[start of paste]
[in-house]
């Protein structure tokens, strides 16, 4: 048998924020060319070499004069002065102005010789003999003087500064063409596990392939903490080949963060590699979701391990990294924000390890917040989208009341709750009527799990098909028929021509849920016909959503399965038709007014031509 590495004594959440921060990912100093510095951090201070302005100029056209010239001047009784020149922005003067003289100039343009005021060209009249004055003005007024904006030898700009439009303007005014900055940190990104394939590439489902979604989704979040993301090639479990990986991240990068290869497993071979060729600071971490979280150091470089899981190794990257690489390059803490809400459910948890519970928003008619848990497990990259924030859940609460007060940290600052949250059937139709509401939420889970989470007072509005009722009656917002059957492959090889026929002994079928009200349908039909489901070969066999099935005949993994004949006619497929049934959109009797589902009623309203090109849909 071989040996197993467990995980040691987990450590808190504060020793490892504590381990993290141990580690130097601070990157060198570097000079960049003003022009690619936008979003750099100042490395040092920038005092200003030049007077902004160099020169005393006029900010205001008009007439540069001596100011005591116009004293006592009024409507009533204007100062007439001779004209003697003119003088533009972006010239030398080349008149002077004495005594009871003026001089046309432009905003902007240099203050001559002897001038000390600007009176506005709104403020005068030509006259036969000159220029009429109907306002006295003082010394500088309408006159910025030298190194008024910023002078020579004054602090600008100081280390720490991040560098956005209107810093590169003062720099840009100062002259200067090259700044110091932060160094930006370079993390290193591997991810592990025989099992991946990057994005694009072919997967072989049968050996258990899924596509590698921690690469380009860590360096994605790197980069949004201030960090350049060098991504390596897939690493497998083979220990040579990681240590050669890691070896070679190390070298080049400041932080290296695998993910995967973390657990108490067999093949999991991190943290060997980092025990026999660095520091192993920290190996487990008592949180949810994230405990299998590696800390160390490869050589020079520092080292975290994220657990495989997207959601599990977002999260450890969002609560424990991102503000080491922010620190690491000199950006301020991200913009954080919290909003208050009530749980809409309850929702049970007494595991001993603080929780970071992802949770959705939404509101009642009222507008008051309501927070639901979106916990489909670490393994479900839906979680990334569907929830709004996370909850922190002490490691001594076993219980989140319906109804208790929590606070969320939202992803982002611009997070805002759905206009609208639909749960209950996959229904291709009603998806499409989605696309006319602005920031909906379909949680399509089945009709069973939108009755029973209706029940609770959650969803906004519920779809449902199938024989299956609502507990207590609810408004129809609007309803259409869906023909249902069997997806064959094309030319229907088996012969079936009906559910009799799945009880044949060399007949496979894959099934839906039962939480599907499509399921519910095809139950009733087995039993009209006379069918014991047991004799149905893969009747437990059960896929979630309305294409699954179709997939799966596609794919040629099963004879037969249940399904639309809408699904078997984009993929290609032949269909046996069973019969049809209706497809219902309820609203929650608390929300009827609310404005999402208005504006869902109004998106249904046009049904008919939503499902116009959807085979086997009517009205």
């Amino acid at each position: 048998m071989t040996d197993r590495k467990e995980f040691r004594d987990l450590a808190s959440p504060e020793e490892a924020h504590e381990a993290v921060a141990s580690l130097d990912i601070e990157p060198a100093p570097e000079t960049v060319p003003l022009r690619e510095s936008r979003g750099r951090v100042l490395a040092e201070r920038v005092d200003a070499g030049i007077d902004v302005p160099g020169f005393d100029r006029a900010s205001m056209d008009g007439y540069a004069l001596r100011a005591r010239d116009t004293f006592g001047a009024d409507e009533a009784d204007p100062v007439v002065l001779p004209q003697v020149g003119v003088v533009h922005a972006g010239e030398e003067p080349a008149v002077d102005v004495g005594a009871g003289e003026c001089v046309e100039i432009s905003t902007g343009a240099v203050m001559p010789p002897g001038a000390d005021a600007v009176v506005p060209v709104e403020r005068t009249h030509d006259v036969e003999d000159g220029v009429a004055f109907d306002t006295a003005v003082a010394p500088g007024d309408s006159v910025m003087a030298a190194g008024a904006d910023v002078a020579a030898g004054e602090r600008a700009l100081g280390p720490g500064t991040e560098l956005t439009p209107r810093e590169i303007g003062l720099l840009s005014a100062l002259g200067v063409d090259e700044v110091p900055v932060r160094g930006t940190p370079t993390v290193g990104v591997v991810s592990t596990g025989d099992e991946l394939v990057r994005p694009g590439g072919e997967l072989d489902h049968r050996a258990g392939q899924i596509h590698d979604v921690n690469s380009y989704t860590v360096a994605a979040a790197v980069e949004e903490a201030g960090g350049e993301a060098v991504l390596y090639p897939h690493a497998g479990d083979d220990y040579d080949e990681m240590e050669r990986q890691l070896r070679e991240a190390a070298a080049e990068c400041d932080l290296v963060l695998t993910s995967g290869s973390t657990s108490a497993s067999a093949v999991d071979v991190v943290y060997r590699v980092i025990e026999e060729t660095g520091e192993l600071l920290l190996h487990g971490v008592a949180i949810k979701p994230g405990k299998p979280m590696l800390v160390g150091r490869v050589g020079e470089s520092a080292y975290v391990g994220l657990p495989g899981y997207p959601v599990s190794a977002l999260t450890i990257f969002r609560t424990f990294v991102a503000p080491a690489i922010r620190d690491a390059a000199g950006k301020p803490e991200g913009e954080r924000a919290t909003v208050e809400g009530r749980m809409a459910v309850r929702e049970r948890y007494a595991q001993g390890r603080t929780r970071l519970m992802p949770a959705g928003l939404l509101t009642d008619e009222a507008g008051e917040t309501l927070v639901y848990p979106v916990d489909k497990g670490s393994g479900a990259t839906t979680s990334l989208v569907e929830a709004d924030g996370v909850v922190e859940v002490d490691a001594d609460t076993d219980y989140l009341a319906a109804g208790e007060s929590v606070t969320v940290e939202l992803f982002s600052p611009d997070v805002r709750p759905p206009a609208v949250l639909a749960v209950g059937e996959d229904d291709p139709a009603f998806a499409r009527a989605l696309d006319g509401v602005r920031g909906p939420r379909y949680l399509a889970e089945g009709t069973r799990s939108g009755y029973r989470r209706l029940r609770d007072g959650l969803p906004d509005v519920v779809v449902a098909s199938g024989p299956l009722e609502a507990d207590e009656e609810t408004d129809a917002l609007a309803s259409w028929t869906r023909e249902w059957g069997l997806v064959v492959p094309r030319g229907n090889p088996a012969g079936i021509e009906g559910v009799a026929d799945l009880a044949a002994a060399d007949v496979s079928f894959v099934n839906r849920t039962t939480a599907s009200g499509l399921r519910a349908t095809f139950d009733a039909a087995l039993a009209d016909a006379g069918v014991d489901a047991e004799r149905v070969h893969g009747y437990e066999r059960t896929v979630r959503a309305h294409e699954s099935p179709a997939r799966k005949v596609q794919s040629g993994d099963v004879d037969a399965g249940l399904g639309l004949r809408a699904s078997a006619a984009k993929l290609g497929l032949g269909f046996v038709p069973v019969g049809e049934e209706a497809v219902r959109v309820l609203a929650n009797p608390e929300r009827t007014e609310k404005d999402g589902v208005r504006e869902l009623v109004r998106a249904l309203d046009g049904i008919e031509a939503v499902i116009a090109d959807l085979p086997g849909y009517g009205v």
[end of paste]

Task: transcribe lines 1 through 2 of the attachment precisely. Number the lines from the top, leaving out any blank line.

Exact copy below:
[in-house]
């Protein structure tokens, strides 16, 4: 048998924020060319070499004069002065102005010789003999003087500064063409596990392939903490080949963060590699979701391990990294924000390890917040989208009341709750009527799990098909028929021509849920016909959503399965038709007014031509 590495004594959440921060990912100093510095951090201070302005100029056209010239001047009784020149922005003067003289100039343009005021060209009249004055003005007024904006030898700009439009303007005014900055940190990104394939590439489902979604989704979040993301090639479990990986991240990068290869497993071979060729600071971490979280150091470089899981190794990257690489390059803490809400459910948890519970928003008619848990497990990259924030859940609460007060940290600052949250059937139709509401939420889970989470007072509005009722009656917002059957492959090889026929002994079928009200349908039909489901070969066999099935005949993994004949006619497929049934959109009797589902009623309203090109849909 071989040996197993467990995980040691987990450590808190504060020793490892504590381990993290141990580690130097601070990157060198570097000079960049003003022009690619936008979003750099100042490395040092920038005092200003030049007077902004160099020169005393006029900010205001008009007439540069001596100011005591116009004293006592009024409507009533204007100062007439001779004209003697003119003088533009972006010239030398080349008149002077004495005594009871003026001089046309432009905003902007240099203050001559002897001038000390600007009176506005709104403020005068030509006259036969000159220029009429109907306002006295003082010394500088309408006159910025030298190194008024910023002078020579004054602090600008100081280390720490991040560098956005209107810093590169003062720099840009100062002259200067090259700044110091932060160094930006370079993390290193591997991810592990025989099992991946990057994005694009072919997967072989049968050996258990899924596509590698921690690469380009860590360096994605790197980069949004201030960090350049060098991504390596897939690493497998083979220990040579990681240590050669890691070896070679190390070298080049400041932080290296695998993910995967973390657990108490067999093949999991991190943290060997980092025990026999660095520091192993920290190996487990008592949180949810994230405990299998590696800390160390490869050589020079520092080292975290994220657990495989997207959601599990977002999260450890969002609560424990991102503000080491922010620190690491000199950006301020991200913009954080919290909003208050009530749980809409309850929702049970007494595991001993603080929780970071992802949770959705939404509101009642009222507008008051309501927070639901979106916990489909670490393994479900839906979680990334569907929830709004996370909850922190002490490691001594076993219980989140319906109804208790929590606070969320939202992803982002611009997070805002759905206009609208639909749960209950996959229904291709009603998806499409989605696309006319602005920031909906379909949680399509089945009709069973939108009755029973209706029940609770959650969803906004519920779809449902199938024989299956609502507990207590609810408004129809609007309803259409869906023909249902069997997806064959094309030319229907088996012969079936009906559910009799799945009880044949060399007949496979894959099934839906039962939480599907499509399921519910095809139950009733087995039993009209006379069918014991047991004799149905893969009747437990059960896929979630309305294409699954179709997939799966596609794919040629099963004879037969249940399904639309809408699904078997984009993929290609032949269909046996069973019969049809209706497809219902309820609203929650608390929300009827609310404005999402208005504006869902109004998106249904046009049904008919939503499902116009959807085979086997009517009205």